If the world is slipping back into the days of the Cold War, few places feel frostier than the Arctic Circle. For years, Russia has been stepping up its military presence in the frozen Far North, carrying out wargames in sub-zero temperatures and even opening a massive military base on the remote Franz Josef Land archipelago.

Now though, with Moscow and the West locked in an increasingly fierce standoff since the invasion of Ukraine, the region appears to be becoming a new frontier in the Kremlin’s cloak and dagger offensive. Earlier this month, Norwegian border guards patrolling their country’s only crossing with Russia, in the Arctic county of Finnmark, detained a 50-year-old Russian citizen who was allegedly trying to enter the country with two drones and several digital storage devices. 

The incident has sparked fears that Moscow’s intelligence services are actively attempting to get access and equipment into Western nations. “It is known that we have an intelligence threat against us which has been reinforced by what is happening in Europe,” Norwegian Justice Minister Enger Mehl told journalists at the time, with analysts cautioning energy infrastructure could have been a target. Then, on Tuesday, Norway arrested an alleged Russian intelligence agent that they claim was masquerading as a Brazilian academic in the Arctic town of Tromsø.

The stings come just weeks after a series of explosions crippled the Nord Stream 1 and 2 pipelines that run under the Baltic Sea, off the coast of Sweden and Denmark. The blasts, which damaged the two sub-sea links, are believed to have been sabotage, and Western nations have pointed the finger at Russia as the culprit.

That same month, Norway announced it was stepping up security on the border, and was deploying a police helicopter to monitor the snowy region and prevent illegal crossings. In neighbouring Finland, similar steps are being put in place. “We put plans in place when tensions rise, escalating our surveillance and border checks and doing it rapidly. For us, this is business as usual even when it’s not business as usual,” Colonel Matti Pitkäniitty, of the Finnish Border Guard told me earlier this year. “There is the sense for Finns that Russia is more unpredictable than it used to be.”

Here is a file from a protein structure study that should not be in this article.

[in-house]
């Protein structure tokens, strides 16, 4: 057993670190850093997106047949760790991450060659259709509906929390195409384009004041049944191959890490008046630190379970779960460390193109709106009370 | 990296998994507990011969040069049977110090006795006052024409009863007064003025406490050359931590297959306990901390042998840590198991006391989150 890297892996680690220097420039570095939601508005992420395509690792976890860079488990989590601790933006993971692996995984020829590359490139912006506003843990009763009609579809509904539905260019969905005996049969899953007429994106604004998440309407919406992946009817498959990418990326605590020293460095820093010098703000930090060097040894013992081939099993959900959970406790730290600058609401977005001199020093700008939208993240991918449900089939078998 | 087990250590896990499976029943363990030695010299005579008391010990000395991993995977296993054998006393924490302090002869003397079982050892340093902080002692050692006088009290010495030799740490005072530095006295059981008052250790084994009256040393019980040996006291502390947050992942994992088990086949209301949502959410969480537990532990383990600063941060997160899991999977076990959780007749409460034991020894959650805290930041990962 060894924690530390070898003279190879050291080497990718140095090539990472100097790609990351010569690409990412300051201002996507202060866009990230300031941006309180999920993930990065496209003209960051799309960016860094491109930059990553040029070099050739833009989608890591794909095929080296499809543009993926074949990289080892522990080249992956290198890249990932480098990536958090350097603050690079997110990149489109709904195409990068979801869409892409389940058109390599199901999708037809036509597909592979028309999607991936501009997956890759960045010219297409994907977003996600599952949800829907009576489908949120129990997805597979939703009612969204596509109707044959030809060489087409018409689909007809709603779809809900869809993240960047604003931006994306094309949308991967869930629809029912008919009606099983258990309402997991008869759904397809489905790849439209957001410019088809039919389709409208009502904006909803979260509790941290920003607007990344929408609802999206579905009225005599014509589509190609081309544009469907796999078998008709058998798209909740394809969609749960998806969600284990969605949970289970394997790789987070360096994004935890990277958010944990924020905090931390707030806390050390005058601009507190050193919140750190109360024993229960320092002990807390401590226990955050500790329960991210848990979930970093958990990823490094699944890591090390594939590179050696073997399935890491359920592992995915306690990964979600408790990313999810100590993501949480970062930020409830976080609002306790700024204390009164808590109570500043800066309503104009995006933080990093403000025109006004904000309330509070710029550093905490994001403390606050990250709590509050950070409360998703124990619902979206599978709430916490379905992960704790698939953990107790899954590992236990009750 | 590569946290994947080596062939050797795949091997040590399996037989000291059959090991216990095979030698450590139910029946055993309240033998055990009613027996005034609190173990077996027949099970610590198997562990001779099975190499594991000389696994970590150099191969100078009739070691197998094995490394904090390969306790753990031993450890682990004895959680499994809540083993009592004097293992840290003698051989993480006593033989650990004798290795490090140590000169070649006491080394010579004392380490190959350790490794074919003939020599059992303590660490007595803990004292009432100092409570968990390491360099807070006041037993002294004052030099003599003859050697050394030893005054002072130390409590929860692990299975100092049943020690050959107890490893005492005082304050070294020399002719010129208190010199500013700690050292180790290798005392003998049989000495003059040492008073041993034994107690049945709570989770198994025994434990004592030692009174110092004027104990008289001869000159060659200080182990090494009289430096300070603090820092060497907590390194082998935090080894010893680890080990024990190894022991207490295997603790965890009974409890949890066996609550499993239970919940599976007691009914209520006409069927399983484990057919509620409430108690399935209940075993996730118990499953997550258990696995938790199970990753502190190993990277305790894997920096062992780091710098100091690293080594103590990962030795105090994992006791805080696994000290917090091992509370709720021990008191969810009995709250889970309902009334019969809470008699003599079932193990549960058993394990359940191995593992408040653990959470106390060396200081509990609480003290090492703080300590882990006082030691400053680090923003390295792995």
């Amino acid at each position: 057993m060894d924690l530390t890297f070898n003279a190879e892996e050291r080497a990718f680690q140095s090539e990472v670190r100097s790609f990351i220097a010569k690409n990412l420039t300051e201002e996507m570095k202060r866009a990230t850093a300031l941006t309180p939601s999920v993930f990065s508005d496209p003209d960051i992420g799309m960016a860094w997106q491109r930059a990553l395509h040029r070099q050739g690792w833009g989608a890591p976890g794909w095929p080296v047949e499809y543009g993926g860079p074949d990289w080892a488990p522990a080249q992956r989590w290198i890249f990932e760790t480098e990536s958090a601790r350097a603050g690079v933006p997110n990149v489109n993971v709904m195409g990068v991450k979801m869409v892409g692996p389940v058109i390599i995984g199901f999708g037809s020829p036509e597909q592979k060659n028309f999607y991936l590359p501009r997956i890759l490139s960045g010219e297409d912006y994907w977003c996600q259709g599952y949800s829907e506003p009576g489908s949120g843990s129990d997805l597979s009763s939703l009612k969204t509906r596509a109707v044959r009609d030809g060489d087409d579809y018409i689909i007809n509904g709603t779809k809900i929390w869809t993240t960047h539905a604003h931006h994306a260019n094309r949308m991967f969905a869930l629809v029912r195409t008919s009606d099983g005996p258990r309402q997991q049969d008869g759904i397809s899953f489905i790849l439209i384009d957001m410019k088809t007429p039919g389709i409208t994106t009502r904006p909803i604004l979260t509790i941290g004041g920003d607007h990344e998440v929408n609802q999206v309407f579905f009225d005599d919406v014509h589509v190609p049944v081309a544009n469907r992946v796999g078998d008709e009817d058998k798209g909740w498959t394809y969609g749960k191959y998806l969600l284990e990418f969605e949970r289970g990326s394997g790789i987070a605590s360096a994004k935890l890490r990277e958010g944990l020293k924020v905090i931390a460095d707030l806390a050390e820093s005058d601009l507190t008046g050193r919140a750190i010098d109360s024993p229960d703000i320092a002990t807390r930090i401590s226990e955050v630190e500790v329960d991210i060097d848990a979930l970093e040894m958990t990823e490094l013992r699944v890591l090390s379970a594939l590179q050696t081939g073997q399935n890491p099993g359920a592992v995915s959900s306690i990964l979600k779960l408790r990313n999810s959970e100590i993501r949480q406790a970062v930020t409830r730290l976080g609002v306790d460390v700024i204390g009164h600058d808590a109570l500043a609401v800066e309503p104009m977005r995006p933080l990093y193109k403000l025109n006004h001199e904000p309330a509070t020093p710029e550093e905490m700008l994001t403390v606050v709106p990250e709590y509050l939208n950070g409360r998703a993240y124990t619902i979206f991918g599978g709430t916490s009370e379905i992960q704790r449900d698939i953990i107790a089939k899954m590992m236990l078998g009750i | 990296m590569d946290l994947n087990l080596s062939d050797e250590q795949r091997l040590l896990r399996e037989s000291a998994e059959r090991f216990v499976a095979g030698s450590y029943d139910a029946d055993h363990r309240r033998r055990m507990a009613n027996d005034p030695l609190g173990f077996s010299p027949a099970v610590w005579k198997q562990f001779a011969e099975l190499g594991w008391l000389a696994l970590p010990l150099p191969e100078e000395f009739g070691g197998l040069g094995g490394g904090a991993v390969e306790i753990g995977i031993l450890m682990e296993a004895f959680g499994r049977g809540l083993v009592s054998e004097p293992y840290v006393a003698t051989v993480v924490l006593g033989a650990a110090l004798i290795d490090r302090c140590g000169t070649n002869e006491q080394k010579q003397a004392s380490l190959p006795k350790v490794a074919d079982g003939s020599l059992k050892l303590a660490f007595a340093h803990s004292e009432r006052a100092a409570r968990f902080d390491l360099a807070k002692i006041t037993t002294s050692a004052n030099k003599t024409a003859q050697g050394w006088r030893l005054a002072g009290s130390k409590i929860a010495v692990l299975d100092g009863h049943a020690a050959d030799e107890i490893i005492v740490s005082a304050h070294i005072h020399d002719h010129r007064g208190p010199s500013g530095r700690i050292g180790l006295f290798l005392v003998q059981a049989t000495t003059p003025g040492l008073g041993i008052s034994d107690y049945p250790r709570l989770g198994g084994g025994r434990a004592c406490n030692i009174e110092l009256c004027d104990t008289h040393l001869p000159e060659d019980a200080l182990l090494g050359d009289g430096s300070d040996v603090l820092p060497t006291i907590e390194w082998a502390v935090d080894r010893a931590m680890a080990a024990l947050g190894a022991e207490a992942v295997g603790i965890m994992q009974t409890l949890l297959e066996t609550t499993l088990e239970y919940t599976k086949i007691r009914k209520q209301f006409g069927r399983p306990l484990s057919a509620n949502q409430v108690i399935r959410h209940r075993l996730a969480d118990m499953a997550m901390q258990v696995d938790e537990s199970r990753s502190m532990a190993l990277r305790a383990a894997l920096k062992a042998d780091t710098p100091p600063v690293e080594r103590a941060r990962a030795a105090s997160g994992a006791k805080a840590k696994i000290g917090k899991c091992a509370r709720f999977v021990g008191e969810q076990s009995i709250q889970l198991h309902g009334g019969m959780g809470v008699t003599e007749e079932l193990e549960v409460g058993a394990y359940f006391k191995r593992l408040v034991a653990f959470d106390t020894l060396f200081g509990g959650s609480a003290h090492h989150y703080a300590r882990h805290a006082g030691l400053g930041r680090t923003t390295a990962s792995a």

Restrictions have been imposed by both countries to reduce the number of Russians able to enter, while security has been stepped up at key oil and gas sites. Oslo has turned to Germany, France and Britain for naval support in defending its offshore platforms from attacks.

Paris is concerned about the risk of sabotage after its own underwater cables were reportedly cut, shutting off internet and phone services in the South of the country last week. Meanwhile, the UK’s Shetland Islands experienced a communications blackout in September after a vital maritime cable was severed. Police Scotland have since said they believe the issue was the result of an accident, but that will do little to calm concerns about full-blown conflict playing out behind the scenes. 

Former British military intelligence officer and NATO planner, Colonel Philip Ingram, tells Reaction that the incidents are firmly part of the Kremlin’s playbook. “Asymmetrical warfare is a critical part of what they’re doing, and Nord Stream 1 and 2 are part of that,” he says.

According to Ingram, the threat of unconventional attacks is something Western leaders should be wary of. “Russia has phenomenal intelligence capabilities in Europe. When the Berlin wall came down, our intelligence agencies took their eye off the ball and moved on to counterterrorism operations, while Russia carried on with Soviet-style espionage, and has infiltrated in some cases more intelligence officers than it had during the Cold War. They’ve had years to embed and we’ve seen in poisonings of Alexander Litvinenko and Sergey Skripal just how brazenly they can operate,” the former military spook adds.

While talk of Russian spies infiltrating borders and operating behind secret identities might seem like a Soviet-era espionage scare, it is clear Moscow isn’t ruling out anything when it comes to creating economic and energy chaos in Europe. And, with countries like Norway stepping up their oil and gas production to meet the gap left by ending Russian imports, they are standing in the way of President Vladimir Putin’s plan to freeze the whole continent and weaken its support for Ukraine.

Facing defeats on the battlefield, the Kremlin is likely hoping winter will cool the conflict and give its armies time to reinforce and resupply before a Spring offensive, while also making European nations pay the price for helping Kyiv defy Putin’s territorial ambitions. But, if the West makes it through the cooler months without major issues, one of the most powerful weapons in Moscow’s arsenal will have been blunted. It seems to be falling to the legions of spies now, said to be doing their work in the Arctic Circle, to make sure that doesn’t happen.

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